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dc.contributor.authorVoigt, Christian C.
dc.contributor.authorFrick, Winifred F.
dc.contributor.authorHolderied, Marc W.
dc.contributor.authorHolland, Richard
dc.contributor.authorKerth, Gerald
dc.contributor.authorMello, Marco A. R.
dc.contributor.authorPlowright, Raina K.
dc.contributor.authorSwartz, Sharon
dc.contributor.authorYovel, Yossi
dc.date.accessioned2018-07-11T16:59:02Z
dc.date.available2018-07-11T16:59:02Z
dc.date.issued2017-09
dc.identifier.citationVoigt, Christian C. , Winifred F. Frick, Marc W. Holderied, Richard Holland, Gerald Kerth, Marco A. R. Mello, Raina K. Plowright, Sharon Swartz, and Yossi Yovel. "Principles and Patterns of Bat Movements: From Aerodynamics to Ecology." Quarterly Review of Biology 92, no. 3 (September 2017): 267-287. DOI: 10.1086/693847.en_US
dc.identifier.issn0033-5770
dc.identifier.urihttps://scholarworks.montana.edu/xmlui/handle/1/14640
dc.description.abstractMovement ecology as an integrative discipline has advanced associated fields because it presents not only a conceptual framework for understanding movement principles but also helps formulate predictions about the consequences of movements for animals and their environments. Here, we synthesize recent studies on principles and patterns of bat movements in context of the movement ecology paradigm. The motion capacity of bats is defined by their highly articulated, flexible wings. Power production during flight follows a U-shaped curve in relation to speed in bats yet, in contrast to birds, bats use mostly exogenous nutrients for sustained flight. The navigation capacity of most bats is dominated by the echolocation system, yet other sensory modalities, including an iron-based magnetic sense, may contribute to navigation depending on a bat\'s familiarity with the terrain. Patterns derived from these capacities relate to antagonistic and mutualistic interactions with food items. The navigation capacity of bats may influence their sociality, in particular, the extent of group foraging based on eavesdropping on conspecifics' echolocation calls. We infer that understanding the movement ecology of bats within the framework of the movement ecology paradigm provides new insights into ecological processes mediated by bats, from ecosystem services to diseases.en_US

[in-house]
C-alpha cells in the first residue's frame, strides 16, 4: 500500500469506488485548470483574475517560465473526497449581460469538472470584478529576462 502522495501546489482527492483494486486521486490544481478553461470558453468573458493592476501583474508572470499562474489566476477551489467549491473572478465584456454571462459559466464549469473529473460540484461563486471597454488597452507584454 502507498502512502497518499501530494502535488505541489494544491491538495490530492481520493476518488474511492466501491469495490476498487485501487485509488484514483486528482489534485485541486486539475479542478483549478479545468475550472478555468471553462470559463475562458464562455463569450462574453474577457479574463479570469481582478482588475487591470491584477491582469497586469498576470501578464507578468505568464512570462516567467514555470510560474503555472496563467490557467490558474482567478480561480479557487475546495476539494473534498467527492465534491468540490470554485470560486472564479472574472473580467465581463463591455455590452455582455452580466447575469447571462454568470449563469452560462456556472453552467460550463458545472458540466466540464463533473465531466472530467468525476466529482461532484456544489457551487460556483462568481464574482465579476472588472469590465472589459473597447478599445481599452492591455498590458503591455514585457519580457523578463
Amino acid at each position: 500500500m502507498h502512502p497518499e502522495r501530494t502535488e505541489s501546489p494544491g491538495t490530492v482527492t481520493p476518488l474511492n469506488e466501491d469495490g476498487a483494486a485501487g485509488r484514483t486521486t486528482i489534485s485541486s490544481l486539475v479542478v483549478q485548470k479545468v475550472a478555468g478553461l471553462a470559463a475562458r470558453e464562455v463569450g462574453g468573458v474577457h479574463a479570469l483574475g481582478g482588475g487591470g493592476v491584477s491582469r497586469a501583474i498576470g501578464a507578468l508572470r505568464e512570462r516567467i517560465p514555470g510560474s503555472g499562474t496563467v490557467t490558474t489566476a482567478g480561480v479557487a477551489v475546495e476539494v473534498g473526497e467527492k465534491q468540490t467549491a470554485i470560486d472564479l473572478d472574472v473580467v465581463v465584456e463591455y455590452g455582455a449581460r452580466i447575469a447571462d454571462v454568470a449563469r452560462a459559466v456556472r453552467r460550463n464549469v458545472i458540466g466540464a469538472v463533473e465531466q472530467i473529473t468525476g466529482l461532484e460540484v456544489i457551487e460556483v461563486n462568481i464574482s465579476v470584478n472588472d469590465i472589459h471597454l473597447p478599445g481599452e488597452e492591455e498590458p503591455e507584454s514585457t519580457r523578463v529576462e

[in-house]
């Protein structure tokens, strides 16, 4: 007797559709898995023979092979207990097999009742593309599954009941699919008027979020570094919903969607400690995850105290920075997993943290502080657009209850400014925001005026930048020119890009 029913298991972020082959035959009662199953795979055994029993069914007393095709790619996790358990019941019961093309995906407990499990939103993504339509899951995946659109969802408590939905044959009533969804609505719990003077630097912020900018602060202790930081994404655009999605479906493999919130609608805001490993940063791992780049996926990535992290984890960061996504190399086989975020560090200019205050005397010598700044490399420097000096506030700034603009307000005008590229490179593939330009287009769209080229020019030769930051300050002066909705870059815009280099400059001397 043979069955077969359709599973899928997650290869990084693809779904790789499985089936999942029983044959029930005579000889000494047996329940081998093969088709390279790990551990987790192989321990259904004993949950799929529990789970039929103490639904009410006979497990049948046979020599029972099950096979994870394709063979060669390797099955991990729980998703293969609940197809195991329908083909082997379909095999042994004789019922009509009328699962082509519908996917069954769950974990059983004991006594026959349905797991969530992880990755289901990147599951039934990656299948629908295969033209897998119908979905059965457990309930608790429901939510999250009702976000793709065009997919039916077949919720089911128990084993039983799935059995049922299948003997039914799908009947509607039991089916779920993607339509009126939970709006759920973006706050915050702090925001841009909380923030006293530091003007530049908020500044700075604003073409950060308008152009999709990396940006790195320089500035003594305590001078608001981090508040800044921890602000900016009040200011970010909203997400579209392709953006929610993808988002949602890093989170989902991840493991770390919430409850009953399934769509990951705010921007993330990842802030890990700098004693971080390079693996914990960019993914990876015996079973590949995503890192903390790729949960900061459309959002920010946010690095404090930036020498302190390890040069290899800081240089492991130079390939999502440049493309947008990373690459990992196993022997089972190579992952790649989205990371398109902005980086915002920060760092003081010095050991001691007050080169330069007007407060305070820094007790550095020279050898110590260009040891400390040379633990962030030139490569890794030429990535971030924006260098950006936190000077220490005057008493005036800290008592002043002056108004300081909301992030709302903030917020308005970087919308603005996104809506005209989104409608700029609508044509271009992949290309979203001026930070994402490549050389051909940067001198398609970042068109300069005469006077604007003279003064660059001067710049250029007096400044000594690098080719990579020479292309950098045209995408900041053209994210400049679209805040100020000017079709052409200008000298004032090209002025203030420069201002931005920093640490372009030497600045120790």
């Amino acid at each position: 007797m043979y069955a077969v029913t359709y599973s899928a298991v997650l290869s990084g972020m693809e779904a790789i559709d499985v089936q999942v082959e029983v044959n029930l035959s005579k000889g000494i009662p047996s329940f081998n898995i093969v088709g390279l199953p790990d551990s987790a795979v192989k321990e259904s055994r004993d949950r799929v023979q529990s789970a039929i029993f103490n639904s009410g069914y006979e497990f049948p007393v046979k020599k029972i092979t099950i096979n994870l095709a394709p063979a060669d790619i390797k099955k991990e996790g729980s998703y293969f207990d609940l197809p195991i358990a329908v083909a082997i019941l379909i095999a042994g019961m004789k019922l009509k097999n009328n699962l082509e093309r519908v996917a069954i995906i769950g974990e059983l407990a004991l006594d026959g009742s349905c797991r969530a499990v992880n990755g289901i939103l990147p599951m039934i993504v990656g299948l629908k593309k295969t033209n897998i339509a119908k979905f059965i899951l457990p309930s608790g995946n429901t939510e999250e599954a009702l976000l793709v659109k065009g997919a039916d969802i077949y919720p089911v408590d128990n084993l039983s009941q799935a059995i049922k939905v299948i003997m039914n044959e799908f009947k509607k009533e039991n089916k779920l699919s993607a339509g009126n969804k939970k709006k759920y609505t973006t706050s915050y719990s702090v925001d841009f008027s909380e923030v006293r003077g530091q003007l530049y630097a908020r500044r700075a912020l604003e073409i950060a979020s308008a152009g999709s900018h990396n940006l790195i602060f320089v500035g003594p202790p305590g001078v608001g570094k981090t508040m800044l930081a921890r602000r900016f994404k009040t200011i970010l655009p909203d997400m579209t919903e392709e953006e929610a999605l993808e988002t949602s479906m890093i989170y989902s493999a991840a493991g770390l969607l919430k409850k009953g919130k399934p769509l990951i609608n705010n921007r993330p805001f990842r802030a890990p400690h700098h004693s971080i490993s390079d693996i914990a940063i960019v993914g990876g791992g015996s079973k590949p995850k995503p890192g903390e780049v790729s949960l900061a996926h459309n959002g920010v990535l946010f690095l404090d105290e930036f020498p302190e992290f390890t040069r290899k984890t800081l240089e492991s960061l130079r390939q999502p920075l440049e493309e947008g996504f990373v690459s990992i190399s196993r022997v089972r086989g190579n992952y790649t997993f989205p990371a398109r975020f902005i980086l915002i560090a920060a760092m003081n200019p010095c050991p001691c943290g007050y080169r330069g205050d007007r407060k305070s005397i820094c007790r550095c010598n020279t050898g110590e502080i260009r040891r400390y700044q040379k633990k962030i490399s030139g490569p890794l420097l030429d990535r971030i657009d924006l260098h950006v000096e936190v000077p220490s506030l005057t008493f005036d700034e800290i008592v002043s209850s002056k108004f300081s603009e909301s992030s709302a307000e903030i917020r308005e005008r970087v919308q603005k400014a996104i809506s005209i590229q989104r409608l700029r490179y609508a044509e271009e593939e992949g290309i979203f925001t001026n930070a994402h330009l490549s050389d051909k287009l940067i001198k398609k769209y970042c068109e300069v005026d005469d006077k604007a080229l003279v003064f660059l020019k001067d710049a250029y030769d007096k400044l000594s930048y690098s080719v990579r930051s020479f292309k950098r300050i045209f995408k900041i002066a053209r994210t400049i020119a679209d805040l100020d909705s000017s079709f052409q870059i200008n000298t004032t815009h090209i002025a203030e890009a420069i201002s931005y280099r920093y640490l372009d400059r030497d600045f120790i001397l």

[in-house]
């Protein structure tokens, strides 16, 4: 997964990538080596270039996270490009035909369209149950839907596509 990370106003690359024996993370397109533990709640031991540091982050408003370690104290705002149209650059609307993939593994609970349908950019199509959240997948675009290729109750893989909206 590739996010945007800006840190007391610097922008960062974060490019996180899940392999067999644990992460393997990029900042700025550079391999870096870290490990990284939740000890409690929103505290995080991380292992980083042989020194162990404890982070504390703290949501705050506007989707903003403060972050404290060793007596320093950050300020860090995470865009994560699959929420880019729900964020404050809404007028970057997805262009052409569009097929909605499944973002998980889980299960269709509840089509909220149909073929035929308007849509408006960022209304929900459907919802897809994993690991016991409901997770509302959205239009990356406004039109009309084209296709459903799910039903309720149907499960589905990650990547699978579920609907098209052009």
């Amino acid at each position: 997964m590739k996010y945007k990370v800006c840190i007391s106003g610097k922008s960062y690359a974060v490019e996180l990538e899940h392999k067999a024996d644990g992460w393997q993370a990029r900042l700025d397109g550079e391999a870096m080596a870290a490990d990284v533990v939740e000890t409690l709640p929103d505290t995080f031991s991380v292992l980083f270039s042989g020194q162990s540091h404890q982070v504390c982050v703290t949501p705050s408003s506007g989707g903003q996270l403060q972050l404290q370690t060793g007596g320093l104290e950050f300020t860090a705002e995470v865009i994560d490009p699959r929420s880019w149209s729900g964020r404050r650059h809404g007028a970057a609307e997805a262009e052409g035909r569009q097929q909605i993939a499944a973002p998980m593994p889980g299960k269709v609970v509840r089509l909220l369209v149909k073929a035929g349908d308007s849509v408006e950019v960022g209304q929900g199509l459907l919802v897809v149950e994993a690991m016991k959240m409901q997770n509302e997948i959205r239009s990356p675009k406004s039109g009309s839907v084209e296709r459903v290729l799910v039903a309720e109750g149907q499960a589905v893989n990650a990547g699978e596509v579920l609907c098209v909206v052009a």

dc.description.sponsorshipGerman National Science Foundation; BioMove Training Group; Minas Gerais Research Foundation; Alexander von Humboldt Foundation; U.S. National Institute of General Medical Sciences; Montana University System Research Initiative; DARPA; SERDPen_US
dc.rightsThis Item is protected by copyright and/or related rights. You are free to use this Item in any way that is permitted by the copyright and related rights legislation that applies to your use. For other uses you need to obtain permission from the rights-holder(s).en_US
dc.rights.urihttp://rightsstatements.org/vocab/InC/1.0/en_US
dc.titlePrinciples and Patterns of Bat Movements: From Aerodynamics to Ecologyen_US
dc.typeArticleen_US
mus.citation.extentfirstpage267en_US
mus.citation.extentlastpage287en_US
mus.citation.issue3en_US
mus.citation.journaltitleQuarterly Review of Biologyen_US
mus.citation.volume92en_US
mus.identifier.categoryLife Sciences & Earth Sciencesen_US
mus.identifier.doi10.1086/693847en_US
mus.relation.collegeCollege of Agricultureen_US
mus.relation.collegeCollege of Letters & Scienceen_US
mus.relation.departmentMicrobiology & Immunology.en_US
mus.relation.universityMontana State University - Bozemanen_US
mus.data.thumbpage4en_US


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